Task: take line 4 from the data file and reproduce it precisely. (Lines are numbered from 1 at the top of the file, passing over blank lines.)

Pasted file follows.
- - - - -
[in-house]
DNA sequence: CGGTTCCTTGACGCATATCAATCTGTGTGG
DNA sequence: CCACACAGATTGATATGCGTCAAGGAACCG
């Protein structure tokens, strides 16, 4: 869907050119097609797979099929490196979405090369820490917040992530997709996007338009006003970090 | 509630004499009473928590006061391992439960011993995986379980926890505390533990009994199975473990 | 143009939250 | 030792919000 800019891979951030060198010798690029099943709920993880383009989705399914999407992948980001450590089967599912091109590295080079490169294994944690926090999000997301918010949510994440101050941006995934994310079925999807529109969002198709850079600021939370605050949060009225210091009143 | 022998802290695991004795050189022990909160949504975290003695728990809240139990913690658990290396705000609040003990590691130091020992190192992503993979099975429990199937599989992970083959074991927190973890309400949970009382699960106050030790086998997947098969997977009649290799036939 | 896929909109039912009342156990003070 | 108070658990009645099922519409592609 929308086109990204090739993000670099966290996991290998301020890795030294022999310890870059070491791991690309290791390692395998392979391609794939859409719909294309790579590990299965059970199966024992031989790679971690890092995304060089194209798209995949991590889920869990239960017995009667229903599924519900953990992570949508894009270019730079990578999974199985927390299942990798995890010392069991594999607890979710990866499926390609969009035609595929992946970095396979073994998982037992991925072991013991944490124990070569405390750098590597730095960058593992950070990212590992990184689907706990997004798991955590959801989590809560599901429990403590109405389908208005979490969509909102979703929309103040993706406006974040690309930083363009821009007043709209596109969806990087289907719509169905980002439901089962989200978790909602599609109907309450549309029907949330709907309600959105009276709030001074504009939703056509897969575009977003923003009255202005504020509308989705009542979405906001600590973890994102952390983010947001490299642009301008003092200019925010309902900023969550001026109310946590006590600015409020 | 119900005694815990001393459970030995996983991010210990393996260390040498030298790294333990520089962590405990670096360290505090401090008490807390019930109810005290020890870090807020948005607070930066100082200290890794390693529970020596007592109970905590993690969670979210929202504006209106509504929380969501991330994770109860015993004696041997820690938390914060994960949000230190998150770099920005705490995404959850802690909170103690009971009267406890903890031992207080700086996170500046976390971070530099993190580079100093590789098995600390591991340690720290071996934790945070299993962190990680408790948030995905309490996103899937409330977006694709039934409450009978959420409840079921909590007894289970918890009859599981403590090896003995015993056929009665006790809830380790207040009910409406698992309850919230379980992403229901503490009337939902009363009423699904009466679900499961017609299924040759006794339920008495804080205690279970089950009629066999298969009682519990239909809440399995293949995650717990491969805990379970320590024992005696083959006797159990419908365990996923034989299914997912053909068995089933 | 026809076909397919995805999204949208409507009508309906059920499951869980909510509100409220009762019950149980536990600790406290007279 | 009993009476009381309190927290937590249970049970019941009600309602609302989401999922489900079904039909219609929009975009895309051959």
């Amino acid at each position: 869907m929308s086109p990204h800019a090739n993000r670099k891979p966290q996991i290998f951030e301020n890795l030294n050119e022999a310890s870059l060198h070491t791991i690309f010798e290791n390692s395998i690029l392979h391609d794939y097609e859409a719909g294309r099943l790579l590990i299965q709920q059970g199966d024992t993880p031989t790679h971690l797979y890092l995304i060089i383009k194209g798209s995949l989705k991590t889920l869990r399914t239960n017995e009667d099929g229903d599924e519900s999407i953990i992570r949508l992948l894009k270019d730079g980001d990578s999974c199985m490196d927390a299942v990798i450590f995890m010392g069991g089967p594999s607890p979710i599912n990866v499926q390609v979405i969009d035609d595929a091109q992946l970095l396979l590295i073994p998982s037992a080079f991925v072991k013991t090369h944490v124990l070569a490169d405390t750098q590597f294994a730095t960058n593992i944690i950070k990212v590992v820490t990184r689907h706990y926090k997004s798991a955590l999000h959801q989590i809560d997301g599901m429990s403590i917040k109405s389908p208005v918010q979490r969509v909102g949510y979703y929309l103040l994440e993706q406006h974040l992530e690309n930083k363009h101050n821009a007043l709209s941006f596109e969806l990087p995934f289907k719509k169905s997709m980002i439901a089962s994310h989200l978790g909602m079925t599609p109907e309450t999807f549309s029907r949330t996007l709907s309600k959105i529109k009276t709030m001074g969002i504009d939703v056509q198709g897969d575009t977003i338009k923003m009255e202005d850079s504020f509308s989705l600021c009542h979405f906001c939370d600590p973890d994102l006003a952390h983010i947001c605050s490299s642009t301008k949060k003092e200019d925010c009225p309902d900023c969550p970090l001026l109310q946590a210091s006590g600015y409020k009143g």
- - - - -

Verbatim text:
């Protein structure tokens, strides 16, 4: 869907050119097609797979099929490196979405090369820490917040992530997709996007338009006003970090 | 509630004499009473928590006061391992439960011993995986379980926890505390533990009994199975473990 | 143009939250 | 030792919000 800019891979951030060198010798690029099943709920993880383009989705399914999407992948980001450590089967599912091109590295080079490169294994944690926090999000997301918010949510994440101050941006995934994310079925999807529109969002198709850079600021939370605050949060009225210091009143 | 022998802290695991004795050189022990909160949504975290003695728990809240139990913690658990290396705000609040003990590691130091020992190192992503993979099975429990199937599989992970083959074991927190973890309400949970009382699960106050030790086998997947098969997977009649290799036939 | 896929909109039912009342156990003070 | 108070658990009645099922519409592609 929308086109990204090739993000670099966290996991290998301020890795030294022999310890870059070491791991690309290791390692395998392979391609794939859409719909294309790579590990299965059970199966024992031989790679971690890092995304060089194209798209995949991590889920869990239960017995009667229903599924519900953990992570949508894009270019730079990578999974199985927390299942990798995890010392069991594999607890979710990866499926390609969009035609595929992946970095396979073994998982037992991925072991013991944490124990070569405390750098590597730095960058593992950070990212590992990184689907706990997004798991955590959801989590809560599901429990403590109405389908208005979490969509909102979703929309103040993706406006974040690309930083363009821009007043709209596109969806990087289907719509169905980002439901089962989200978790909602599609109907309450549309029907949330709907309600959105009276709030001074504009939703056509897969575009977003923003009255202005504020509308989705009542979405906001600590973890994102952390983010947001490299642009301008003092200019925010309902900023969550001026109310946590006590600015409020 | 119900005694815990001393459970030995996983991010210990393996260390040498030298790294333990520089962590405990670096360290505090401090008490807390019930109810005290020890870090807020948005607070930066100082200290890794390693529970020596007592109970905590993690969670979210929202504006209106509504929380969501991330994770109860015993004696041997820690938390914060994960949000230190998150770099920005705490995404959850802690909170103690009971009267406890903890031992207080700086996170500046976390971070530099993190580079100093590789098995600390591991340690720290071996934790945070299993962190990680408790948030995905309490996103899937409330977006694709039934409450009978959420409840079921909590007894289970918890009859599981403590090896003995015993056929009665006790809830380790207040009910409406698992309850919230379980992403229901503490009337939902009363009423699904009466679900499961017609299924040759006794339920008495804080205690279970089950009629066999298969009682519990239909809440399995293949995650717990491969805990379970320590024992005696083959006797159990419908365990996923034989299914997912053909068995089933 | 026809076909397919995805999204949208409507009508309906059920499951869980909510509100409220009762019950149980536990600790406290007279 | 009993009476009381309190927290937590249970049970019941009600309602609302989401999922489900079904039909219609929009975009895309051959």